Hearing Sam Beam (Iron & Wine) sing feels a little like sitting on the back porch of a log cabin on a summer day as dusk falls, with a soft breeze blowing and a sweet thought dancing in and out of your head. And you’re probably in love. You also probably just finished a good book, and life feels satisfying and peaceful at that certain moment.
At least that’s what it felt like to me.
The simplicity of just a guitar and a man (with an incredible, unassuming voice) creates such a rich and pervasive sound it’s incomparable to any other musical performance. Combine that with the intimate atmosphere at the Paramount Theatre and the artist’s humble manner and easy humor, and you can believe you and Beam are good friends sitting on that porch together, watching the sun go down.
Beam opened with Sodom, South Georgia, an upbeat, yet simple tune from an older album, Our Endless Numbered Days. Despite the repeated and drawn-out phrase, “Papa died Sunday,” and lyrics that seem to reflect a somber theme, the song felt cheerful and homey. Even without the female background vocals that make the recorded version wonderful, leaving only Beam’s voice to carry the gentle cadence, this song became one of my new favorites – although I could say the same about almost every song he played in the short span of an hour.
Next was Woman King, a song that feels urgent and intense from the first note. With quick chords and an almost foreboding tone in the whispered lyrics, this song seemed to envelop the audience in its richness. Songs such as Upwards Over the Mountain reflected Beam’s recognizable guitar picking with high and low notes that ebbed and flowed, demonstrating the artist’s ability to weave sweet acoustic harmonies into hopeful ballads. The Sea and the Rhythm, another favorite for the imagery in its simple lyrics, deserves a mention as well.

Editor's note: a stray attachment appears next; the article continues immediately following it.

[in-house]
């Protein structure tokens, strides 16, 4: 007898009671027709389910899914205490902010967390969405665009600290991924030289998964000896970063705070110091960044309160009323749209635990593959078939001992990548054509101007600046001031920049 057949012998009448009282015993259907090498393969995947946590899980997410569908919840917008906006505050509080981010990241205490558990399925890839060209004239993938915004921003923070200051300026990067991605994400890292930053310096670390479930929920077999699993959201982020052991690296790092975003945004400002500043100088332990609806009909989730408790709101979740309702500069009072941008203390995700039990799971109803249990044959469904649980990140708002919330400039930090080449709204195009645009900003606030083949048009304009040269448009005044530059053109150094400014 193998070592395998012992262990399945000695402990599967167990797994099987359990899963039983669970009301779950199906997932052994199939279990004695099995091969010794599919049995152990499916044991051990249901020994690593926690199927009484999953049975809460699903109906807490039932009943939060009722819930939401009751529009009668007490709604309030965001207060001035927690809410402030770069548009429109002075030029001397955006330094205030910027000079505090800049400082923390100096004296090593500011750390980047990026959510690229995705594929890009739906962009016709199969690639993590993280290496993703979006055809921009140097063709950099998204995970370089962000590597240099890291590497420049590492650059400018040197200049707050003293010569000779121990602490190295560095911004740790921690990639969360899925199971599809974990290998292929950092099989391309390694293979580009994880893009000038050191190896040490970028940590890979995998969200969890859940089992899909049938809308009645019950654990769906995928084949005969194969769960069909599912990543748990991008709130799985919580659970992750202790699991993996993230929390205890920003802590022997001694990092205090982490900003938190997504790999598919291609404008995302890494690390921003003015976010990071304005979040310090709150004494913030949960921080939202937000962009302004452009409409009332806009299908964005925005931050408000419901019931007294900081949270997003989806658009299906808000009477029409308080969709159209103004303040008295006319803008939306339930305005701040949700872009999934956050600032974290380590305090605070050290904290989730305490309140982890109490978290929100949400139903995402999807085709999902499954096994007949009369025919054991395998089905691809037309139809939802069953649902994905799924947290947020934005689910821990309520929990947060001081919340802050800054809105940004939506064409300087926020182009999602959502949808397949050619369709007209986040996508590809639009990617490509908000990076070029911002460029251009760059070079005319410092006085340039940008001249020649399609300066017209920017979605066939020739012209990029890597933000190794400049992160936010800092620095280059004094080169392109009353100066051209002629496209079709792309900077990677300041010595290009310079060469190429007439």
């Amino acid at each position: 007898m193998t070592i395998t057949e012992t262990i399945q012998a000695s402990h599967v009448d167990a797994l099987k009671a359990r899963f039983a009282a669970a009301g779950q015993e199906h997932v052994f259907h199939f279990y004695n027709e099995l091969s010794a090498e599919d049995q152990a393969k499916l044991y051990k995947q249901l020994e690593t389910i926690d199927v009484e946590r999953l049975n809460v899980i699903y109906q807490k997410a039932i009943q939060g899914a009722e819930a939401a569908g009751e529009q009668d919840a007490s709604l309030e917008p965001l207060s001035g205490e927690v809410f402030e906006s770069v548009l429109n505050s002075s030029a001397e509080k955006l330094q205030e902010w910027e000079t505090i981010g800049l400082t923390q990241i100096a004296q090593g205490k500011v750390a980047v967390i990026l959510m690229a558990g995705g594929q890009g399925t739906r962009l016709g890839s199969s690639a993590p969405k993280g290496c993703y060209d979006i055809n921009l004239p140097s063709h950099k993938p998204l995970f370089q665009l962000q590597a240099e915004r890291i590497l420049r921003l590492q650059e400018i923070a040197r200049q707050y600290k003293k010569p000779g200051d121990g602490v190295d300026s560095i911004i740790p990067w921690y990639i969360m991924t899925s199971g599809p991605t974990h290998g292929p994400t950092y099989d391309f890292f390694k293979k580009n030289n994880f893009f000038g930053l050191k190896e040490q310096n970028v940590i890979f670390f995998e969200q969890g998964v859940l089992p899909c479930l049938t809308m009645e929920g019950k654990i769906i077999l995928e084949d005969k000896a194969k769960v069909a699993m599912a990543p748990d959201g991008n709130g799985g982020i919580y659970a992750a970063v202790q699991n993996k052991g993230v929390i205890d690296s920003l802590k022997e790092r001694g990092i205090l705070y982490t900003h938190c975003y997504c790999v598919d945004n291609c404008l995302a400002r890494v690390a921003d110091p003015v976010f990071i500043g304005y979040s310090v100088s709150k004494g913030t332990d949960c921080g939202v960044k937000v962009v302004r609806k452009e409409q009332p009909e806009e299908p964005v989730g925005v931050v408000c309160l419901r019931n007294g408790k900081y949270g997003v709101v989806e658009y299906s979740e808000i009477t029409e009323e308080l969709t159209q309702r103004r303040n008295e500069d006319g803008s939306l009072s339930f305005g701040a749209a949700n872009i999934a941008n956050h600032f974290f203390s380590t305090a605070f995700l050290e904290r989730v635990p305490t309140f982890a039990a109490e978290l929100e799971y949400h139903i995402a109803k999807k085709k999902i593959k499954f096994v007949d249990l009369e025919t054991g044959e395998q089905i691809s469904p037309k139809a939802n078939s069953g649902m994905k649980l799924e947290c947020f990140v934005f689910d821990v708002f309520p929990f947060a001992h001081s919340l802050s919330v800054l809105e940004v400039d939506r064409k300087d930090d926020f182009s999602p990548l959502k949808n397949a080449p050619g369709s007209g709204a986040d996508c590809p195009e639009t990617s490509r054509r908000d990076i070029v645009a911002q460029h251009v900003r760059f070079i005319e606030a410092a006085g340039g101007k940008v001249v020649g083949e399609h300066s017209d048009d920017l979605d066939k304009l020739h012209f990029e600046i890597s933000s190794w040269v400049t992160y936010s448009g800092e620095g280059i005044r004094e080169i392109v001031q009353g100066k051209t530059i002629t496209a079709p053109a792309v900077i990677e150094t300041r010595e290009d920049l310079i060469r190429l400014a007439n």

Most of the audience was happy to hear Naked as We Came and Flightless Bird, American Mouth, two of Iron and Wine’s most well-known pieces. In a sensual rendition of Boy with a Coin, Beam had the audience humming along, which created a cool sound unique from the clapping tempo of the fast-paced original. Beam also performed a “new” song, tentatively titled Mary Anne, which was happy, reminiscent and reflective.
What left me walking out of the theatre in a dreamlike state, however, was Beam’s encore song, The Trapeze Swinger. The guitar notes seemed to swell and echo after each other, and bold yet soft lyrics ensured we would all “remember” Iron & Wine, as he mentioned in this concluding song.
My only complaint is each song seemed noticeably shorter than the original. The effect was similar to the feeling of ordering an orange juice at Denny’s on a morning you are particularly craving it and receiving a shot glass that barely quenches your thirst. Every song Beam perfomed was flawless, but we wished were allowed the pleasure of steeping ourselves in them for just a little while longer.
Despite this feeling, it was still one of the best concerts I have ever been to, and I’ve heard from many others who agreed.Â We all stumbled out of the Paramount with contented sighs on our lips, and Iron & Wine left Abilene a happier place.